We usually come pretty close in our ratings, but our lists often end up very different. This year, much to my surprise, things surprised me. As our long-time listeners know, Shane limits himself (mostly) to things we cover on the show, whereas I'm open to everything. Even that didn't make much difference to our lists this year, except that I had a couple I had to throw in the mix.
In the end, we might have put things in different positions, but one movie had our number this year.
As we try to catch up to awards season, we get into stranger and stranger combinations. Darkest Hour has seen Gary Oldman finally getting his due as we head to the Academy Awards, and The Post has turned the award season into one for the books as the paint-by-numbers awards darling has been pretty well shut out.
Meanwhile, since Netflix has turned bonkers fantasy into something everyone is talking about, we threw Bright into the mix as well.
The end of the year makes for odd mixes and you could hardly find two movies that fit worse in a double feature. On the other hand, despite the lack of attention Christmas fare managed this year, The Man Who Invented Christmas is a film that may well catch continued life for years to come.
Meanwhile, Lady Bird has a Golden Globe and it certainly deserves it.
As we catch up with everything this year and prepare for our Best Lists extravaganza, we'll let you know what's still to come for award season and which films need your attention.
It's a weird week of pseudo-biopic films and as award season heats up, these two films are getting attention that you couldn't have predicted six months ago. Both The Disaster Artist and I, Tonya are not only managing a lot of attention for their performances, but they are avoiding a lot of attention you might have expected when it comes to the odd treatment of their respective subjects.
We'll let you know if these need to make it to your list of films you need to see and offer up some more general opinions on the award season this year.
You could hardly have two movies getting award attention that are more different than The Shape of Water and Three Billboards Outside Ebbing, Missouri. A wild, sci-fi fairy tale about a mute who befriends a mer-creature, and the story of a woman who is tortured by her daughter's murder and the inability of the local police to provide her with any closure.
Both films are making serious plays as awards season approaches, and both are deserving.
But, are they as good as everyone says, and do you need to get to them as fast as you can? We'll let you know.
Justice League managed to bounce back in its intro in a way that few movies can, but it doesn't seem like it's enough to truly turn the sentiment of the public at large. Wonder Woman won over audiences tremendously, but it seems as though DC still has a problem with where it left Batman and Superman.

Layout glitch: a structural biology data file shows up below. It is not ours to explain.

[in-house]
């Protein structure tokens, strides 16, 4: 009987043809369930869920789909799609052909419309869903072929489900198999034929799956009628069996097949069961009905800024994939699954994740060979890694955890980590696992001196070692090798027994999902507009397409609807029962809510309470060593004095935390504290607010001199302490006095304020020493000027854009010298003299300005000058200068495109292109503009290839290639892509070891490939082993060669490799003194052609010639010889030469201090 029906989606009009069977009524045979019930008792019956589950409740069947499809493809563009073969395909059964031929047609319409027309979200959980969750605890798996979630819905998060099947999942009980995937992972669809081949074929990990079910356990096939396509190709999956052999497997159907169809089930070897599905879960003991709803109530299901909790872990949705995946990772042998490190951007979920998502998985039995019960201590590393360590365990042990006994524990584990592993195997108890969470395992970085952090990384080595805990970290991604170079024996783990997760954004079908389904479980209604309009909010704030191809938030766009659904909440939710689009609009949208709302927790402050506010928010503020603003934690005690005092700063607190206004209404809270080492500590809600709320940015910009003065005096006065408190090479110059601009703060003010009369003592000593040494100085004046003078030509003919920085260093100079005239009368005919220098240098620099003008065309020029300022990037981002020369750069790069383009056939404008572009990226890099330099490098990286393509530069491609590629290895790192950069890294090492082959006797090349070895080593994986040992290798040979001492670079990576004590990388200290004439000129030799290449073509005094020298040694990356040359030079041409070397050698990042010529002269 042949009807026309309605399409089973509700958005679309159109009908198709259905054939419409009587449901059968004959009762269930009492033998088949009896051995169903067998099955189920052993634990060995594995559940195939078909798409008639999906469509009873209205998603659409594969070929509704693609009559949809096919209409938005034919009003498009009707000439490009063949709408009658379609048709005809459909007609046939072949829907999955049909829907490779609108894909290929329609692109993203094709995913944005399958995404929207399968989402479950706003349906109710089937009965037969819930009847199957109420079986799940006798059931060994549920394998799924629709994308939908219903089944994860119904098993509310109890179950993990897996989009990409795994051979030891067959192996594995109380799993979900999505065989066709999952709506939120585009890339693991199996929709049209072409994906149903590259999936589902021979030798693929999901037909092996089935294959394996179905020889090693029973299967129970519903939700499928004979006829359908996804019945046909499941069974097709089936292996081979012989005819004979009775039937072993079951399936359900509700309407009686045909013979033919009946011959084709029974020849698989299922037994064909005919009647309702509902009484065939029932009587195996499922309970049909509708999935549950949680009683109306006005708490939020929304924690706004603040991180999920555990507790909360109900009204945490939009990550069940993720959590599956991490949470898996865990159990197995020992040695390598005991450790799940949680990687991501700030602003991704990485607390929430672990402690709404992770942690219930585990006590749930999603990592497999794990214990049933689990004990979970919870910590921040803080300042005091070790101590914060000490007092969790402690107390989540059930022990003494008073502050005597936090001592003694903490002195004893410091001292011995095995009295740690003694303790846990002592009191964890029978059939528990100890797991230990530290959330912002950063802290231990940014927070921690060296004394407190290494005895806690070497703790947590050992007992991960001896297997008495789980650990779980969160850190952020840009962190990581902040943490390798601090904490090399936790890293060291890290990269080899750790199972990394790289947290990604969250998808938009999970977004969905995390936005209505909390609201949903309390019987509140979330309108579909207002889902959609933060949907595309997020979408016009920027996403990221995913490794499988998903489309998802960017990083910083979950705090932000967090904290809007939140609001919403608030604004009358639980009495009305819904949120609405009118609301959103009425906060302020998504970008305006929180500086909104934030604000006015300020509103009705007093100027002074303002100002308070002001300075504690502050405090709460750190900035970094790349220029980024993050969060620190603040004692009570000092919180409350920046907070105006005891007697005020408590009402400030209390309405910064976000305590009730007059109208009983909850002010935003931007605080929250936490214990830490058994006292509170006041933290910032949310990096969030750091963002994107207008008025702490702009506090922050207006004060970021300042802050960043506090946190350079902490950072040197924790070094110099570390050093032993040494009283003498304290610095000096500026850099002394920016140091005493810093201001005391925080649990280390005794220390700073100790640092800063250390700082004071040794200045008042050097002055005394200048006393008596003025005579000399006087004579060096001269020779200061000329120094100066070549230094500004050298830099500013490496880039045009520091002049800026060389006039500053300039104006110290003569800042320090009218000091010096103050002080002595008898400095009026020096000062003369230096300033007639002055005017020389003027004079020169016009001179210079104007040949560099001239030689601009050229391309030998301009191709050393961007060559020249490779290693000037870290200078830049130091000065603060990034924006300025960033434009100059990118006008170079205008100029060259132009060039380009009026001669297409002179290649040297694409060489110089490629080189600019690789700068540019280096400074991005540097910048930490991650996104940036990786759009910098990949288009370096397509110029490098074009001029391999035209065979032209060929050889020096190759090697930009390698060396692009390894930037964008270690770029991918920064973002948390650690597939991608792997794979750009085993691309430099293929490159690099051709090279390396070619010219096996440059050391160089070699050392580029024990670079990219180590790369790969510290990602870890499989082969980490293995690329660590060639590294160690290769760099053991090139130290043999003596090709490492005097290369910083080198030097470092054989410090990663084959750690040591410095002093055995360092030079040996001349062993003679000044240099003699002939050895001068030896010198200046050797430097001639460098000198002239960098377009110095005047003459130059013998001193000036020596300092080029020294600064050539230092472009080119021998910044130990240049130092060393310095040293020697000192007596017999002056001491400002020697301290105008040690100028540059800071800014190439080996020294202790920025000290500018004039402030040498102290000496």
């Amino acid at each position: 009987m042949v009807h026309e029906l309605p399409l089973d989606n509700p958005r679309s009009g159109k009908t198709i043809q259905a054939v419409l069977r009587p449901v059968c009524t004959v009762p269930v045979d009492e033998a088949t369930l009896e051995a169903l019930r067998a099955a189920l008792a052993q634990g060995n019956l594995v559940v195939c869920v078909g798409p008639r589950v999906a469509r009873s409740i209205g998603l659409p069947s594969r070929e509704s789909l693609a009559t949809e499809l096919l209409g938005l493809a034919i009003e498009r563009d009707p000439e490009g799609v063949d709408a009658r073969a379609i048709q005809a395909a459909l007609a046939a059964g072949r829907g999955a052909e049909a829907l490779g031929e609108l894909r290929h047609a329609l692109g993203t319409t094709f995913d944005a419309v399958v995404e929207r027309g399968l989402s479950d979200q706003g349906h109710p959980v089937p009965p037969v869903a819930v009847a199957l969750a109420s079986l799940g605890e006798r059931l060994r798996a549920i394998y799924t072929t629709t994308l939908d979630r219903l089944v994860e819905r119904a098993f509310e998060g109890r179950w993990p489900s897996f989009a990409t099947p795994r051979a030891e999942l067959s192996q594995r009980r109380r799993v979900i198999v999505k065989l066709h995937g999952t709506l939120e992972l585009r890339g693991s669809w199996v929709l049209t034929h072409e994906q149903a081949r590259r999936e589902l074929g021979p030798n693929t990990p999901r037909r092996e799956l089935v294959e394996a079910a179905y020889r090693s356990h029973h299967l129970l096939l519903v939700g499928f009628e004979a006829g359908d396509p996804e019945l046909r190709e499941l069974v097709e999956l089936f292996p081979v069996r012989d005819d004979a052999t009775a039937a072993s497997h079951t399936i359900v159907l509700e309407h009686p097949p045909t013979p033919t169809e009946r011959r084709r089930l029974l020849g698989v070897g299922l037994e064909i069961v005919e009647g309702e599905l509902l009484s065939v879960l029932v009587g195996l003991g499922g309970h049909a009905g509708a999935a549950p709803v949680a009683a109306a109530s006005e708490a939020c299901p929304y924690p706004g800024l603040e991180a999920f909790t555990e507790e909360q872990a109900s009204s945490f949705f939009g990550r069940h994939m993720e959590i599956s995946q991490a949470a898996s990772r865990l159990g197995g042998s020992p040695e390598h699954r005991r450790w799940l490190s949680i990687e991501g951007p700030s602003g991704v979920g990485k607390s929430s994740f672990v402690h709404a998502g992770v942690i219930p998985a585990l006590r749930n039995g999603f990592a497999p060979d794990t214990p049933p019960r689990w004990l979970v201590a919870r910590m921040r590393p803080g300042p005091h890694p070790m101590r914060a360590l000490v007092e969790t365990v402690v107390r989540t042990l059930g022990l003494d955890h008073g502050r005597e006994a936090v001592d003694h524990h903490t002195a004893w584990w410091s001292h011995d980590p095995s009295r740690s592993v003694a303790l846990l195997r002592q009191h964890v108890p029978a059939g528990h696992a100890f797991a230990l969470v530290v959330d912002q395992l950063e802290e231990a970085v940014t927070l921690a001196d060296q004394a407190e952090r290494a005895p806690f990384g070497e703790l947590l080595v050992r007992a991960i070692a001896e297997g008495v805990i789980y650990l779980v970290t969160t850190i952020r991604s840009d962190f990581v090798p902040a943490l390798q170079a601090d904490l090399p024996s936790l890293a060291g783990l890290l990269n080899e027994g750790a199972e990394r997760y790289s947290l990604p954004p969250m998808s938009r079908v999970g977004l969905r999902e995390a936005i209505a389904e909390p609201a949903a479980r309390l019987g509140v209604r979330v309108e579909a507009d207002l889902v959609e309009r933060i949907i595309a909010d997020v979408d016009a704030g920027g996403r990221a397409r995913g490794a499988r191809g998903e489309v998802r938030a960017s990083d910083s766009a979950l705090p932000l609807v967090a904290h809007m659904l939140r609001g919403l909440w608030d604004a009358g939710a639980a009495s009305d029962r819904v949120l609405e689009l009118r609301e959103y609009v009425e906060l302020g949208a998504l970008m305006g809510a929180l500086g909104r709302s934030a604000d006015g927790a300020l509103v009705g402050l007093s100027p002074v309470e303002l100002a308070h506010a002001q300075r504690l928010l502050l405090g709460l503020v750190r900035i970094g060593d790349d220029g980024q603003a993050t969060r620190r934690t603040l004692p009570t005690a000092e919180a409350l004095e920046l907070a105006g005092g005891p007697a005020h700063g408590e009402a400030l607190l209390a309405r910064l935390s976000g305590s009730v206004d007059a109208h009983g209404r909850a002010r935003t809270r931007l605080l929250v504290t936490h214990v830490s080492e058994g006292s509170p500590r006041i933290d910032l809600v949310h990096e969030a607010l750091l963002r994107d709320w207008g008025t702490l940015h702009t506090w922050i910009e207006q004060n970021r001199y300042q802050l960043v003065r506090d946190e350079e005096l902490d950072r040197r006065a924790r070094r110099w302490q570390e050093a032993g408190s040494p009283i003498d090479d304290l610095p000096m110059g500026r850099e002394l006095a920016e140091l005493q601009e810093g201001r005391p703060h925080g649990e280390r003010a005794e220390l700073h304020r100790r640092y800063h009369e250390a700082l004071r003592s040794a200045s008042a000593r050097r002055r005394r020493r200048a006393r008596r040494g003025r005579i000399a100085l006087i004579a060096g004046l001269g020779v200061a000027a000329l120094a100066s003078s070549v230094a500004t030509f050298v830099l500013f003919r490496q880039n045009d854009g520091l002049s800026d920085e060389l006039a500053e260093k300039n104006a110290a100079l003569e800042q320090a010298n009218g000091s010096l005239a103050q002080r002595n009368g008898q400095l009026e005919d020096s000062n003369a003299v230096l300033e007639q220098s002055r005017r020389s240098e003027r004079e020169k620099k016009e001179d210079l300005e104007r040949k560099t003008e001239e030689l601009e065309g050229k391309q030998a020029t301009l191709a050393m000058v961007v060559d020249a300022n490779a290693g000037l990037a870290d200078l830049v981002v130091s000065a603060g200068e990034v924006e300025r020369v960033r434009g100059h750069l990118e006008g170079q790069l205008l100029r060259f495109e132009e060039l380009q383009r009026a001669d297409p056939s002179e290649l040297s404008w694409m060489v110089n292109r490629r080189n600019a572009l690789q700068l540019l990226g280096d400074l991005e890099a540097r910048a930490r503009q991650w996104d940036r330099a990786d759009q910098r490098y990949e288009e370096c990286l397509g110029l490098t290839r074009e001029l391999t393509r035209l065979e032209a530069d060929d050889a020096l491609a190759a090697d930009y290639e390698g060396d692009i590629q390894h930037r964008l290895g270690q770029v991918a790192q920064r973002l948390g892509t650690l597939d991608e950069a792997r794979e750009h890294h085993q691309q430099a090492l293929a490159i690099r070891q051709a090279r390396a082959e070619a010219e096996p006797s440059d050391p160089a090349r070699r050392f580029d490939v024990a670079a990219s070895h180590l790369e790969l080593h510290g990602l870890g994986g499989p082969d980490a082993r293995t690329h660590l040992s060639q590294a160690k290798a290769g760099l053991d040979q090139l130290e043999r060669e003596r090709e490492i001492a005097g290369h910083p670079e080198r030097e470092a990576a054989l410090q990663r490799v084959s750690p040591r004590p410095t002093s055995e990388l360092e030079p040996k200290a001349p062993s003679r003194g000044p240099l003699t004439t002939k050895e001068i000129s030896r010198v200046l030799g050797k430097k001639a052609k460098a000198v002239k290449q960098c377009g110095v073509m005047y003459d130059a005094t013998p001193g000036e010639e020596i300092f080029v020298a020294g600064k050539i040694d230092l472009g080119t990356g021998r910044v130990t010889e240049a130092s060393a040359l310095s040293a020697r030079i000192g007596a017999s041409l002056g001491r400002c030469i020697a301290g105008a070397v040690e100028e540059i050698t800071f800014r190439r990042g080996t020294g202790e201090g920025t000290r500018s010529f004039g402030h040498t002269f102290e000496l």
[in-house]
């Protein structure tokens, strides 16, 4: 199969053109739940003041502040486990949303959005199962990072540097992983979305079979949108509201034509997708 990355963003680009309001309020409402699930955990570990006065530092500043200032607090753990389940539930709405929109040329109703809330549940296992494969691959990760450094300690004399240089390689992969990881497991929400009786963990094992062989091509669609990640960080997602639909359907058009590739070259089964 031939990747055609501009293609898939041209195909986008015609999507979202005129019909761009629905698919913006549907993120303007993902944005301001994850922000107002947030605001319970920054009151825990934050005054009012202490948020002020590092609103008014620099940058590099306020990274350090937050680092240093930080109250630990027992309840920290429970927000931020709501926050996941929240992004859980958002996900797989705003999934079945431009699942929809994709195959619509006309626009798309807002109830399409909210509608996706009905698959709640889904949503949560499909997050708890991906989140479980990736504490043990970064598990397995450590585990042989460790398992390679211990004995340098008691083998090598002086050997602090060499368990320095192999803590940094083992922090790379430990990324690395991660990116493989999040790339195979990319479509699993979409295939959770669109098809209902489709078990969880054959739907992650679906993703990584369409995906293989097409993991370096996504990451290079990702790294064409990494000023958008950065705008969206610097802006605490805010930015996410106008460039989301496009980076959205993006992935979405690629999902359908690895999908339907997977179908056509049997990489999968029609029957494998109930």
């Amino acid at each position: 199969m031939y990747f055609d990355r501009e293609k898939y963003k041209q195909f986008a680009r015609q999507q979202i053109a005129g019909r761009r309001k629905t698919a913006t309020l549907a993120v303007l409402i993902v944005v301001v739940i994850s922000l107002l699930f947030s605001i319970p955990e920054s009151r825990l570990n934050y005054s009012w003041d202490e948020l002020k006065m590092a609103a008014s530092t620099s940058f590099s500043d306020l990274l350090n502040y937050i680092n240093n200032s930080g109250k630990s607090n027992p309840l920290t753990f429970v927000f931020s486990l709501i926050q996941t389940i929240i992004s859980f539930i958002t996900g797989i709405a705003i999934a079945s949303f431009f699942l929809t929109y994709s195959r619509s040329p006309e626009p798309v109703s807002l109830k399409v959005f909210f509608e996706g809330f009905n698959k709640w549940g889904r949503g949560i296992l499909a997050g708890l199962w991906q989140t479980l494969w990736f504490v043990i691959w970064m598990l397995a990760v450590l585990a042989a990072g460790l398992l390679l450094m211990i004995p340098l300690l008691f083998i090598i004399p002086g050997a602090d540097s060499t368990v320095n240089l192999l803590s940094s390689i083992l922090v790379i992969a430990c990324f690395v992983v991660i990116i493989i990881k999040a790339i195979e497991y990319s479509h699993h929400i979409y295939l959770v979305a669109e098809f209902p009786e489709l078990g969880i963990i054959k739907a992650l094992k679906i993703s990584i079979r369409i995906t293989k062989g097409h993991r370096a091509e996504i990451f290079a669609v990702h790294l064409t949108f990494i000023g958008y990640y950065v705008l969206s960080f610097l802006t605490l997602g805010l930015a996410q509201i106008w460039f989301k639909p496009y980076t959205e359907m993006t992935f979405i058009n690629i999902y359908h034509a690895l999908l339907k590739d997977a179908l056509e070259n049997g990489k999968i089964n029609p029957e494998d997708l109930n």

Does it up the game, or has much the DC comic effort become the lost wanderings aiming at piles of money that much of the public seems to suspect? We'll let you know, but you probably won't be very surprised.
We're also covering Wonder, a film that turns out to be quite a surprise, even if only in the extent to which it isn't a giant pile of syrup.
Apart from avoiding news at all costs, we're reviewing Murder on the Orient Express this week, and it's a more interesting adventure than you might imagine. The review, that is.
Not simply a time-honored classic, but also a film that seems to defy being remade, Orient Express is a film that has to make you wonder what exactly Branagh has in his bonnet. Of course, we all know that he just wanted to get the money to do Death on the Nile.
At any rate, the movie is a strange feature for many reasons, not least of which is the curious case of no one talking about it for awards. What happened here? We'll let you know.
In a year that has ultimately been rather disappointing, a comic-book hero film that doesn't take itself seriously won over audiences, but is it really any good, or is it just better than the last few months of offerings?
We'll let you in on everything you need to know about Thor: Ragnarok, and the huge surprises that came from Suburbicon and The Foreigner. Two films would be hard-pressed to have a wider gap of expectations and the results probably shocked us more than anything else this year.
Blade Runner 2049 was nerve-wracking for us, and not just because at least one of us love the original. The box-office doesn't reflect the cult status of a film that was truly a game-changer for the sci-fi genre, but the critical response was pretty positive leading up to this one.
Listen in and we'll let you know where this one falls compared to the original, and whether or not it's going to ultimately achieve the same kind of zeitgeist success.
American Made had so much going for it that we found ourselves chomping at the bit, which is somewhat unusual for this kind of "true story" effort, and a lot of what the film delivers should have won us over. Unfortunately, it didn't quite come together in the way we expected and it ultimately left us wanting something more to show up.
We'll let you know if this is the right film for you and whether or not you need to add it to your list, and we'll give you the scoop on industry news and more.